Chronic fatigue is the aftermath of living, if you hadn't experienced it you haven't really lived your live. The tumultuous life we now lead and the demands we regularly place on ourselves, however, leads to a more unique form of fatigue - that of cognitive fatigue. Cognitive fatigue can last from anywhere between a few hours to several days and affects your ability to think. It negatively impacts on you overall quality of life. The clinical definition of cognitive fatigue is "a decrease, or inability to sustain, task performance throughout the duration of a sustained attention task".

Berard et al investigated factors that may influence cognitive fatigue in MS. Specifically, they have studied the interrelatedness of fatigue, depression, sleep disturbances, and cognitive fatigue in MS. They used the Paced Auditory Serial Addition Test (PASAT) to quantify cognitive fatigue. Those who participated should have not had an underlying psychiatric condition, learning disability, seizures or head injury. Subsequently, they used modelling to study the interrelatedness (see above).

They found that model 4 was the best fit for the data collected when compared to the other competing models i.e. that cognitive fatigue is not only the result of sleep disturbance but also depression. This is not surprising as depression leads to reduced motivation and impacts on task performance. However, sleep quality turned out to be the most significant predictor of cognitive fatigue. Surprisingly, they did not find any correlation between disease severity and any of the other variables in each model, which may have been due to the small sample size.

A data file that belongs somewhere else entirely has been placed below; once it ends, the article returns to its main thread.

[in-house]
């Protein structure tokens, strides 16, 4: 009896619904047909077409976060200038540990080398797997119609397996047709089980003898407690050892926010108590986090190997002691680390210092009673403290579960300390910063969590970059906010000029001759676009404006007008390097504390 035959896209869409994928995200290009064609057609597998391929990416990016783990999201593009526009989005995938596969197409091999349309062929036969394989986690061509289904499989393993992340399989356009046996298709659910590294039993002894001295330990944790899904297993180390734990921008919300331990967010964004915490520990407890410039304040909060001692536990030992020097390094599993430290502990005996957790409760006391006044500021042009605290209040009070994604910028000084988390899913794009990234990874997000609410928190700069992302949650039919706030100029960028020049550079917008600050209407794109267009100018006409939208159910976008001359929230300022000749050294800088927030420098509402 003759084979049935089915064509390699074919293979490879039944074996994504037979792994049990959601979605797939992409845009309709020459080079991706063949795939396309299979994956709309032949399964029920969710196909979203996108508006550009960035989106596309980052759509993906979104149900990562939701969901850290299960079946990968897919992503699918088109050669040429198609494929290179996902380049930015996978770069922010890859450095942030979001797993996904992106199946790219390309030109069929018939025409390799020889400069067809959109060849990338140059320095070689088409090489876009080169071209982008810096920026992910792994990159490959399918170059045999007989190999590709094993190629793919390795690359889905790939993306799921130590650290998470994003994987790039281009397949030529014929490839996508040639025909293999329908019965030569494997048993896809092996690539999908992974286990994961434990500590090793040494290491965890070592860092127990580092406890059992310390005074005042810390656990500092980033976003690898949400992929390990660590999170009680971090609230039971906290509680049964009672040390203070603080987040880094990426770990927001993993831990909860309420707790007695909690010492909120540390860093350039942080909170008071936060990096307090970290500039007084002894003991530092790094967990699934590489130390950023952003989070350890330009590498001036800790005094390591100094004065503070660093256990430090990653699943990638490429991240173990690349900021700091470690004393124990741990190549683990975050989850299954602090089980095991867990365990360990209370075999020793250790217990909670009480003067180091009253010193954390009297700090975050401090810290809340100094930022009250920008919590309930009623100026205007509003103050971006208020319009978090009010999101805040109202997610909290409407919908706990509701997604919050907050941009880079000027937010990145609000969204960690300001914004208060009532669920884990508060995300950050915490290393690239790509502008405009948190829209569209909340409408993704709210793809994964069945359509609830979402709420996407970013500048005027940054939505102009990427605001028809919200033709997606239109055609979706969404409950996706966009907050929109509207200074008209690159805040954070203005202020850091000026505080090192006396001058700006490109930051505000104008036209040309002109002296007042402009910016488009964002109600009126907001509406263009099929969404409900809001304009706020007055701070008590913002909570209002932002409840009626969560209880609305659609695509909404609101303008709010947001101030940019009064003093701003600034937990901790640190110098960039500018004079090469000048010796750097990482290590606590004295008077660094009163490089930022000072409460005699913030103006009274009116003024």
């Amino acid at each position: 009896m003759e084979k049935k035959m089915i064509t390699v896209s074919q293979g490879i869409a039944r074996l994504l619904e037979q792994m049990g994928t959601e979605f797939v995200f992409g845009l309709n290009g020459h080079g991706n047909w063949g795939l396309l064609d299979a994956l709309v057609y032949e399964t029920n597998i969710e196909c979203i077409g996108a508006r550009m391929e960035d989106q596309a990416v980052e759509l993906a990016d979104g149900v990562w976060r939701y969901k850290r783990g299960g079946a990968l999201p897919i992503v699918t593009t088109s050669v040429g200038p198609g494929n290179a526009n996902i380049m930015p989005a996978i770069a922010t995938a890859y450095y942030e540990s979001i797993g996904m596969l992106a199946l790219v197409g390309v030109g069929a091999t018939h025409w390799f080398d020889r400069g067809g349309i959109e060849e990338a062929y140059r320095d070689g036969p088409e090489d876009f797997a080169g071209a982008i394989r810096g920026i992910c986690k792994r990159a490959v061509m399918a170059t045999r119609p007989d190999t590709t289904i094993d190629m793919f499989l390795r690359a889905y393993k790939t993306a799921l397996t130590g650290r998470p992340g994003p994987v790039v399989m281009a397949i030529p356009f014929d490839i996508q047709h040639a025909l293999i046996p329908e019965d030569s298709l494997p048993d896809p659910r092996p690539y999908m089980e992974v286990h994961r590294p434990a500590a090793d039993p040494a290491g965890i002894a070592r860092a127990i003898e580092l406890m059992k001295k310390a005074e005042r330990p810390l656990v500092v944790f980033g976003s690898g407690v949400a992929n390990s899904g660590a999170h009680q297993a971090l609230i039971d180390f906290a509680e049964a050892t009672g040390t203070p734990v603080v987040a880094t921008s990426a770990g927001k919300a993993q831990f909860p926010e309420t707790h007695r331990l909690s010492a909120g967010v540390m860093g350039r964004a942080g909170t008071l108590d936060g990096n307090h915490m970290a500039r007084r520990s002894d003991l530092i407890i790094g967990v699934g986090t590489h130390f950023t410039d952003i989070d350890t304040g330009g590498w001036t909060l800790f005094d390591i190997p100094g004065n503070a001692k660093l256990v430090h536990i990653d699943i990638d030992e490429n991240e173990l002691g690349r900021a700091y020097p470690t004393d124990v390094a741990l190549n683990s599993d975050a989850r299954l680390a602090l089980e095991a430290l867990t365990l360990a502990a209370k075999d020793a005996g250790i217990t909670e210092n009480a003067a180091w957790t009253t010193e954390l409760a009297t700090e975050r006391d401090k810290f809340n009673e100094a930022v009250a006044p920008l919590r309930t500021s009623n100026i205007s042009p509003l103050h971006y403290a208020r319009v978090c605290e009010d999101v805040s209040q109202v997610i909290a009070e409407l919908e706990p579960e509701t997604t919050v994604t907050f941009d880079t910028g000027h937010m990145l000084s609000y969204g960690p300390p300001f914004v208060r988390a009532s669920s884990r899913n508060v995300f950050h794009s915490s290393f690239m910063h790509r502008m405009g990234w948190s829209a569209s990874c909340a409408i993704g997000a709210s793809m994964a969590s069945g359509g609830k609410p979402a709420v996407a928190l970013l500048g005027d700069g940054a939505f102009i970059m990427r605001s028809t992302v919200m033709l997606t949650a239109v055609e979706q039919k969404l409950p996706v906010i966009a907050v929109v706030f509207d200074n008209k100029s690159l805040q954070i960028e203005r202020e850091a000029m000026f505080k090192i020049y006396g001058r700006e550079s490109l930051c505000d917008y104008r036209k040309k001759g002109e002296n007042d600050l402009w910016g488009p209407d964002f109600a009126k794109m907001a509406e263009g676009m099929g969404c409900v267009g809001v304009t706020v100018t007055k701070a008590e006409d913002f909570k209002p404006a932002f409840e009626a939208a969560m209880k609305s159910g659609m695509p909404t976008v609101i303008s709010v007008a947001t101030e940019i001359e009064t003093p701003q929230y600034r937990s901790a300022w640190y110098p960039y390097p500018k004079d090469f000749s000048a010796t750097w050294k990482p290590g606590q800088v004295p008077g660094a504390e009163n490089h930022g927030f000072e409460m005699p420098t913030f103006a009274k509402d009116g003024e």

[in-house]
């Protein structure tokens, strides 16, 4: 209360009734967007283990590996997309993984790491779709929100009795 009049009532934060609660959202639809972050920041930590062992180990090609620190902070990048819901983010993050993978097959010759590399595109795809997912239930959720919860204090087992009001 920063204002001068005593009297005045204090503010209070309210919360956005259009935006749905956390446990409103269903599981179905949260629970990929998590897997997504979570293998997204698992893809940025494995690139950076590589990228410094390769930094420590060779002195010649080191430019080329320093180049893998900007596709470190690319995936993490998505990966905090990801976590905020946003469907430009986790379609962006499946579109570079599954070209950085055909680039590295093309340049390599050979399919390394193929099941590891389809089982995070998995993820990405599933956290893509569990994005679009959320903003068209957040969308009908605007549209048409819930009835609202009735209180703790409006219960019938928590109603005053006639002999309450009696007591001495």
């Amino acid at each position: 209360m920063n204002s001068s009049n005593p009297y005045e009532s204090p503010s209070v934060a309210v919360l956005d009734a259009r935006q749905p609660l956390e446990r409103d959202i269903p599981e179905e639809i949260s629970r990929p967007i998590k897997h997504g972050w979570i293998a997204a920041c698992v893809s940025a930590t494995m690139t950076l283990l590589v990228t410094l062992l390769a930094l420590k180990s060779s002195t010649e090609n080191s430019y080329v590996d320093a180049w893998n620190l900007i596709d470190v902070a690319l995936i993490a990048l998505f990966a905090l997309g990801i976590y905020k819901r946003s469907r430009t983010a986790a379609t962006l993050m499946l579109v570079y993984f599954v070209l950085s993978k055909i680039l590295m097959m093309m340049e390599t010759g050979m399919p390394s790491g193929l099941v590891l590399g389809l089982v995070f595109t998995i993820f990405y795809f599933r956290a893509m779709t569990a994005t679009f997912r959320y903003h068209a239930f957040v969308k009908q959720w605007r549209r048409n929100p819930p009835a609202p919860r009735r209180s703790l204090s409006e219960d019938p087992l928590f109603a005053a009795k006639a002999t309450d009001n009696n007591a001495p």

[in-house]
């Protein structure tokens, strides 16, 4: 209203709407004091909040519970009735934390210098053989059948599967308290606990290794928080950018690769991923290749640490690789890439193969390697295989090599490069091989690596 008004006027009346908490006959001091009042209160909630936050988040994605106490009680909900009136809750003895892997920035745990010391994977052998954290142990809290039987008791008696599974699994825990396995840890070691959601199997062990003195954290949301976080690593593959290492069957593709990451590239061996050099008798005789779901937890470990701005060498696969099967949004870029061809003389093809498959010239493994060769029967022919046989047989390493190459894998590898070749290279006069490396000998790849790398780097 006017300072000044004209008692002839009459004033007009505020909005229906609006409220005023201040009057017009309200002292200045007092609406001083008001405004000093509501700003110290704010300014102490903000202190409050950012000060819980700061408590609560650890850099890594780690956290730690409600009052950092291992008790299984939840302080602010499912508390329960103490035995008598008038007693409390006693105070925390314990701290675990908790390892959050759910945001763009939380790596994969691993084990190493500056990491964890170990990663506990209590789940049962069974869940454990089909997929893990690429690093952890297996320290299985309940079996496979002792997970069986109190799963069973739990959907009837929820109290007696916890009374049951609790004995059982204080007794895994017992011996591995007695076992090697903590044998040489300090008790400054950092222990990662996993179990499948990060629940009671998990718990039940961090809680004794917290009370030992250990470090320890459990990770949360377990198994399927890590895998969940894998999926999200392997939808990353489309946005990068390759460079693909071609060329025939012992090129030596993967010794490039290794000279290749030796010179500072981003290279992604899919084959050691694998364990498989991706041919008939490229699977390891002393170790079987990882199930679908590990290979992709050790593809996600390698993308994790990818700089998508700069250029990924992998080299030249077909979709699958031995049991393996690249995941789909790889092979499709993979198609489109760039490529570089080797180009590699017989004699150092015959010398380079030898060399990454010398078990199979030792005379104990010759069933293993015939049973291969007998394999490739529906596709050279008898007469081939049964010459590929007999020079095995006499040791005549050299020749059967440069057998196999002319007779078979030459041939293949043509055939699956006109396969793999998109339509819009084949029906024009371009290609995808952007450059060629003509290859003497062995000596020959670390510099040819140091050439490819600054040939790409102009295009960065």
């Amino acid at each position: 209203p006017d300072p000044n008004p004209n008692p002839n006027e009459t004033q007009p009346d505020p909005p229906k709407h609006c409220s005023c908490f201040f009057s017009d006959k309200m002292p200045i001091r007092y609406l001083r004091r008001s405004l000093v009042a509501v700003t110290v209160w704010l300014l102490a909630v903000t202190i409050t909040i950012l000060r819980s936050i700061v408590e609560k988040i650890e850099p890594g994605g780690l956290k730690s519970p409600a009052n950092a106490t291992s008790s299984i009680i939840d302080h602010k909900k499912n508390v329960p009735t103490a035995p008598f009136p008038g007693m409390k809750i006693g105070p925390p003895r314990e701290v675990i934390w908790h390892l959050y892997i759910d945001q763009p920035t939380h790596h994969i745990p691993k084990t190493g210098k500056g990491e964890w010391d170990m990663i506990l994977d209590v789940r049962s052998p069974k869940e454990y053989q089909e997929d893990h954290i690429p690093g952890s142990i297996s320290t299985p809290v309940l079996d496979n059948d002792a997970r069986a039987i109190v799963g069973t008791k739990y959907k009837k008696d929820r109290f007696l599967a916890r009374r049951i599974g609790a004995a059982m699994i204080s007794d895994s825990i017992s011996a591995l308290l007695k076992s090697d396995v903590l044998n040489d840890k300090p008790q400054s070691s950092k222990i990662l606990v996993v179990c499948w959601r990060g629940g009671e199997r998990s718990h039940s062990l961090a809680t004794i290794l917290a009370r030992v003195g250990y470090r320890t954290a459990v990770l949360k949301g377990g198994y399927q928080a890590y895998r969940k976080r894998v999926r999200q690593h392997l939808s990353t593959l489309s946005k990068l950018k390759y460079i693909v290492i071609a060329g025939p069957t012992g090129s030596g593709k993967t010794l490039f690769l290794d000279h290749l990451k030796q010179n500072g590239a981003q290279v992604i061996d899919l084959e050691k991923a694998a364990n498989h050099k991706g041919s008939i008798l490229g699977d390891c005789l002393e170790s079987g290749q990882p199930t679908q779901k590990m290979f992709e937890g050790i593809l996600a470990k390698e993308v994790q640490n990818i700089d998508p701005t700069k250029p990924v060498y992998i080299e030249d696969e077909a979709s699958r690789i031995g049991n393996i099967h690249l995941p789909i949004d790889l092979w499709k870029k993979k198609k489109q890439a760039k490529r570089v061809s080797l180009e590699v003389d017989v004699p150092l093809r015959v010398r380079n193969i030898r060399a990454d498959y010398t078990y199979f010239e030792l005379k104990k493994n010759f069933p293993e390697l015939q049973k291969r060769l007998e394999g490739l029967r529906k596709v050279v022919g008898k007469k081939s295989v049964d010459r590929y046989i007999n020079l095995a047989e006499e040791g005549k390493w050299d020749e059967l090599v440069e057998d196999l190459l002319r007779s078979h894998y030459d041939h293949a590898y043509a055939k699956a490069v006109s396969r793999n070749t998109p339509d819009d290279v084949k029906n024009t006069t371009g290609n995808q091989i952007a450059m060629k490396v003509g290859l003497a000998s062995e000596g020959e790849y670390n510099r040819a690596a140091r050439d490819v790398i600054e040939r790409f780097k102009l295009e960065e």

This study is a good starting point for future studies of this ilk. It goes without saying that these models can be used to study the impact of interventions purported to improve sleep quality and hence cognitive fatigue.

5 comments:

  1. I have cognitive fatigue my sleep patterns are very bad as I can be up all night and awake all day this last for 2,3days and can go on for weeks I am going through the process off being told I have not got ms for the second time I have all the simptons I am on lots of meds haveing relapsing/remitng? My mobility is very poor and suffering lots with pins needles in my feet haveing lots of pain in hands and feet had MRI scans all clear had LUP. All clear to don’t no what to do as seen 2 separate neurological and no ideas as to what’s wrong with me 🙁kdee